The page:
The indoor sandbox of HDL, measuring  1.3x3.5x0.5m<sup>3</sup>, with the active thermal detector prototype.
The indoor sandbox of HDL, measuring 1.3x3.5x0.5m3, with the active thermal detector prototype.
All photos/graphics courtesy of the authors
Outdoor experimental field before  objects (a brick, an empty plastic bottle and a surrogate mine) were buried.
Outdoor experimental field before objects (a brick, an empty plastic bottle and a surrogate mine) were buried.
Figure 1: Conceptual rendering of the thermal detector, vertical section. The figure shows the heater and thermometer held by a suspended rail and moving at velocity V. Actual operational fixtures are discussed in the text
Figure 1: Conceptual rendering of the thermal detector, vertical section. The figure shows the heater and thermometer held by a suspended rail and moving at velocity V. Actual operational fixtures are discussed in the text.

A laser doppler vibrometer is also available for vibrometric/acoustic experiments, and acquisition of detectors with GPR is foreseen, while in the meantime simulations are underway. Small autonomous and semiautonomous collaborating robots are also being designed as a prospective solution for scanning light instrumentation on the ground. An outdoor simulated minefield has recently been realized. It will be used after weathering and grass growth, and will be extended in the future. Use of larger and certified simulated fields is also foreseen in the near future. In this way, the authors plan to move gradually from a very “friendly” environment (dry sand), to increasingly realistic settings.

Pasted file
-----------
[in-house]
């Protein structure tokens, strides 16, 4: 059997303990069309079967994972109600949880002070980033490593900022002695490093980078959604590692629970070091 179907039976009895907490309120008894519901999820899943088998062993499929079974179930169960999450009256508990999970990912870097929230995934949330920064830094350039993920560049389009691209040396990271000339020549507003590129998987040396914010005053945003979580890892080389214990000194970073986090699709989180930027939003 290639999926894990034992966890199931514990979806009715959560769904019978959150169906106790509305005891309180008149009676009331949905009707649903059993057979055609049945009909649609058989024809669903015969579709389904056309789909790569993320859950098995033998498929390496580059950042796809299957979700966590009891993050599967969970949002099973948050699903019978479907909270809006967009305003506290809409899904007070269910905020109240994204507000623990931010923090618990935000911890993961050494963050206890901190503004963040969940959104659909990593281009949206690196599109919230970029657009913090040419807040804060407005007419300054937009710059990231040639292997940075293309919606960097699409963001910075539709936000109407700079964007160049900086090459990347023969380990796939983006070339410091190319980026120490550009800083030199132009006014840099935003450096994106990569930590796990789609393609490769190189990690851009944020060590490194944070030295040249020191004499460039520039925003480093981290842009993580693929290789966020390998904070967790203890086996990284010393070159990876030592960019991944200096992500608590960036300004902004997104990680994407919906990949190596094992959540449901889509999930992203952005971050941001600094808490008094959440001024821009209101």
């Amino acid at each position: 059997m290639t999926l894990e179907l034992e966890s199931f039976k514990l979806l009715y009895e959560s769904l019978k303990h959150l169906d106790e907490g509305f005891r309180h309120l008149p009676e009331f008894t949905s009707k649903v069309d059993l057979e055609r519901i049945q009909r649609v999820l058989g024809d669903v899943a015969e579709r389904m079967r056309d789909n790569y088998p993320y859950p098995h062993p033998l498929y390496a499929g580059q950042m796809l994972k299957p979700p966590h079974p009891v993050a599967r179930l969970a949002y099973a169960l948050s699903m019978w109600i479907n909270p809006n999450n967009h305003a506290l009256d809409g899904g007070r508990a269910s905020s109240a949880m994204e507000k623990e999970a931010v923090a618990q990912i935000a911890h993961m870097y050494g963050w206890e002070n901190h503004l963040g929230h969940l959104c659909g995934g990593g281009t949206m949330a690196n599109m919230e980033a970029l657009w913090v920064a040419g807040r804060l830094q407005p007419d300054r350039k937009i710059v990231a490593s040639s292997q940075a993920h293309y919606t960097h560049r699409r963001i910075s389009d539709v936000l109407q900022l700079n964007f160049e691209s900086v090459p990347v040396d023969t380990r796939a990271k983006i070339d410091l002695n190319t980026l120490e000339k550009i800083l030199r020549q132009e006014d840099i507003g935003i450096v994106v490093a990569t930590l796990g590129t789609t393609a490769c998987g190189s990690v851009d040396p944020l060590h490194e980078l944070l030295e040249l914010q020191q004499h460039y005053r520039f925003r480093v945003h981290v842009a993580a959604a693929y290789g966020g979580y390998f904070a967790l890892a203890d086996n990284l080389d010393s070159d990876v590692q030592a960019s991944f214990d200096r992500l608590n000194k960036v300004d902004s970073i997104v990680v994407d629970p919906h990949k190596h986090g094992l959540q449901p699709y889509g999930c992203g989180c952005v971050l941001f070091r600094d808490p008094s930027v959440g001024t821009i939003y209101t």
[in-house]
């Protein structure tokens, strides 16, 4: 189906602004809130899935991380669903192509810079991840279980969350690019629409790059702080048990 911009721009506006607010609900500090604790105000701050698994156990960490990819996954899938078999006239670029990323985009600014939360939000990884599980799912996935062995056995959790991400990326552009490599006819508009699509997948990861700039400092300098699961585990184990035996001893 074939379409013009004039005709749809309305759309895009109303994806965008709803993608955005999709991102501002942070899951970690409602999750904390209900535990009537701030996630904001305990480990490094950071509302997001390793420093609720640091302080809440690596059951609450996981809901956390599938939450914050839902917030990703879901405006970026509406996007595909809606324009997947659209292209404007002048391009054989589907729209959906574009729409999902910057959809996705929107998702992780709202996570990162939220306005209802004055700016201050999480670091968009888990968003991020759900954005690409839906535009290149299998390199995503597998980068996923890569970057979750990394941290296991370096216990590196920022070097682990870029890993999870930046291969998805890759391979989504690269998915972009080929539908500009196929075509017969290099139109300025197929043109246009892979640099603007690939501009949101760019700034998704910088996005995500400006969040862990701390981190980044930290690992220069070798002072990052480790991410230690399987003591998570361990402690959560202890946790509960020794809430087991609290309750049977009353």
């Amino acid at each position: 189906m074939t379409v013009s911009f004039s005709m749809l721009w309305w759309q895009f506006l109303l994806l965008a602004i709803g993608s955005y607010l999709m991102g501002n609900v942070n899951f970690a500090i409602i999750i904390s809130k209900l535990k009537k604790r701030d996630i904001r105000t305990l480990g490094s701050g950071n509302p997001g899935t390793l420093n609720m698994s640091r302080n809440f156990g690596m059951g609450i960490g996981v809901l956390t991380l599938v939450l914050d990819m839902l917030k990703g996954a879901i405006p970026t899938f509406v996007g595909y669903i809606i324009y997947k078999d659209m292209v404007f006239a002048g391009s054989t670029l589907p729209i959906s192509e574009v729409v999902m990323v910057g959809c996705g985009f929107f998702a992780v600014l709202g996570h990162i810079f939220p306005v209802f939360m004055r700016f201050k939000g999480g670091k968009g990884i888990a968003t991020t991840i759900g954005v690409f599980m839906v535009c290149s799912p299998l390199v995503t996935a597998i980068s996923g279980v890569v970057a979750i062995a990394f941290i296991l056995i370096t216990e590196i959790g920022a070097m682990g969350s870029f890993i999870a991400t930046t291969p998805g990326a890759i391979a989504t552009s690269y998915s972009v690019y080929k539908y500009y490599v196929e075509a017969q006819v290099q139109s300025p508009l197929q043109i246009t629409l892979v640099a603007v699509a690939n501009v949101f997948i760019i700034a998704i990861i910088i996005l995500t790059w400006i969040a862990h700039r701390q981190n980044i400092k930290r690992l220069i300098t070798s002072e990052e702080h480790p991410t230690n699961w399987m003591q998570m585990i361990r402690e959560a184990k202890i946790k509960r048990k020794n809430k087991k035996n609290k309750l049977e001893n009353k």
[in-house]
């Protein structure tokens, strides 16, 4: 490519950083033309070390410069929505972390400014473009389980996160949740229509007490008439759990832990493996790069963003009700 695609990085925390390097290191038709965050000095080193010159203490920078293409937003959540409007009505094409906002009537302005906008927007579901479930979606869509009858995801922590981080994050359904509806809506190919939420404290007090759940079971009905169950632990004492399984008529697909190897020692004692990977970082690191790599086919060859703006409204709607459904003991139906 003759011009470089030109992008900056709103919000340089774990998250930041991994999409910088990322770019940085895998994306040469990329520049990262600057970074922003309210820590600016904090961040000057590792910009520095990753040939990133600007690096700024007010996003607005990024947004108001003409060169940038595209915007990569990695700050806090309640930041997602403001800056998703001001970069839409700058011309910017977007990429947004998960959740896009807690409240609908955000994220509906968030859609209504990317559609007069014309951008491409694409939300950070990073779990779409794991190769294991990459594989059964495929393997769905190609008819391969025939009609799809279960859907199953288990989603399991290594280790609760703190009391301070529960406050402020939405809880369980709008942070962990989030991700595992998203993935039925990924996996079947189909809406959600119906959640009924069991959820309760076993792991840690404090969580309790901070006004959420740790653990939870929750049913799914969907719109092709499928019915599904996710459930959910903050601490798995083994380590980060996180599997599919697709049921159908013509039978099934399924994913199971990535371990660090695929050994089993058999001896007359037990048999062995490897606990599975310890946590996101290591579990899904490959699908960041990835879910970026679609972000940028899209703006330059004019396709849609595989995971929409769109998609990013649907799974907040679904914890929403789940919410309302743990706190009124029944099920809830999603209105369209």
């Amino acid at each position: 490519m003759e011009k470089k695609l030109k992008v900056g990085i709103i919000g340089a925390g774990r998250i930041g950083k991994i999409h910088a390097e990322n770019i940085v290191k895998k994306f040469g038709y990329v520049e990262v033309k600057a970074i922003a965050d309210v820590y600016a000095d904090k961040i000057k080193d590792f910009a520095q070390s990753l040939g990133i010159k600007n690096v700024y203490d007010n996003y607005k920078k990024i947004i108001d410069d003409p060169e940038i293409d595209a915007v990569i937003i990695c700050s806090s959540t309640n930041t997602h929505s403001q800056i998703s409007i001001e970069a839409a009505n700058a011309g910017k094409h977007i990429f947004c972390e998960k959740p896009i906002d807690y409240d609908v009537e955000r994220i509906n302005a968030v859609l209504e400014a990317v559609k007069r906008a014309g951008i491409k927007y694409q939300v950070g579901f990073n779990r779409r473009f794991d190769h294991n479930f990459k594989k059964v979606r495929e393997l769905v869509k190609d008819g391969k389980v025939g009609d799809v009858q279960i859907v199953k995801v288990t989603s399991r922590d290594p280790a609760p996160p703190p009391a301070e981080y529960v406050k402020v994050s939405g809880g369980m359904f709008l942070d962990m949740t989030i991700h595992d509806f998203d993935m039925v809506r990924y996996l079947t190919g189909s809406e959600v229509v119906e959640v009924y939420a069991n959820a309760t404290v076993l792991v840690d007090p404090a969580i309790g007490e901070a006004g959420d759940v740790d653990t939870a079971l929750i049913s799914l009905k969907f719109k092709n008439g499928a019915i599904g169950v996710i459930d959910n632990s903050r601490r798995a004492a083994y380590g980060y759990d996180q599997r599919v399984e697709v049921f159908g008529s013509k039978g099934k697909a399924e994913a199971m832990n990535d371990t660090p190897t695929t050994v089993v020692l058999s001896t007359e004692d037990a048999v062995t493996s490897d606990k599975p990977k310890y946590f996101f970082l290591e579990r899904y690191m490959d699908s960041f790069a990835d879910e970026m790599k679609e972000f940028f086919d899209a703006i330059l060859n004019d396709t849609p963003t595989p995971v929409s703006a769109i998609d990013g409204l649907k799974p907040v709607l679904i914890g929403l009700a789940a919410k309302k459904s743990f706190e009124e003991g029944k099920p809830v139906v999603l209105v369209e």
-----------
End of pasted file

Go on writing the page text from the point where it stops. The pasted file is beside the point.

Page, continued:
Some types of instrumentation are being only, or mainly, considered for the research and validation phase because they are expensive and require careful handling and signal processing (e.g., infrared camera, laser doppler vibrometer), and simultaneously more rugged solutions are being considered for operational systems (e.g., contactless thermometers, microphone arrays).

Active Thermal Detection of Mines

A conceptual rendering of the thermal system proposed in 2003 and currently under experimental validation at the Humanitarian Demining Laboratory is shown in Figure 1.

An infrared heater is scanned over the surface, so as to deliver a strong heat pulse that gradually diffuses in a depth of about 10 centimeters. After the heating phase, cooling takes place through the surface, and surface temperature is recorded at one or several time lags using a contactless thermometer (pyrometer). Heating and cooling dynamics are affected by thermal properties of the bulk under the surface (assuming that the latter is reasonably uniform). When an object is buried under the soil, it modifies such dynamics. In particular, explosive materials have normally lower heat diffusivity than most soils, and air gaps act as insulation (extremely low diffusivity). Therefore, diffusion of heat downwards is prevented during heating, and cooling may be slowed by release of heat accumulated in high-heat capacity material. As heating is fast, it mostly depends on surface properties, rather than mass properties, so that we may assume that basically the same amount of energy is transferred to free soil as over a buried object. The dynamic phenomena described cause a temperature anomaly to appear on the surface that registers warmer than where no object is buried.

Dynamical thermal mechanisms have been used by several authors using natural or wide-area artificial heating and infrared camera sensing.10,11,12,13 In our approach, heat transfer is more rapid, so that blurring by diffusion in all directions is reduced; moreover, power necessary for heating is reasonably limited, and area scanning can be faster. The instrumentation used is rugged and inexpensive, yet quite accurate.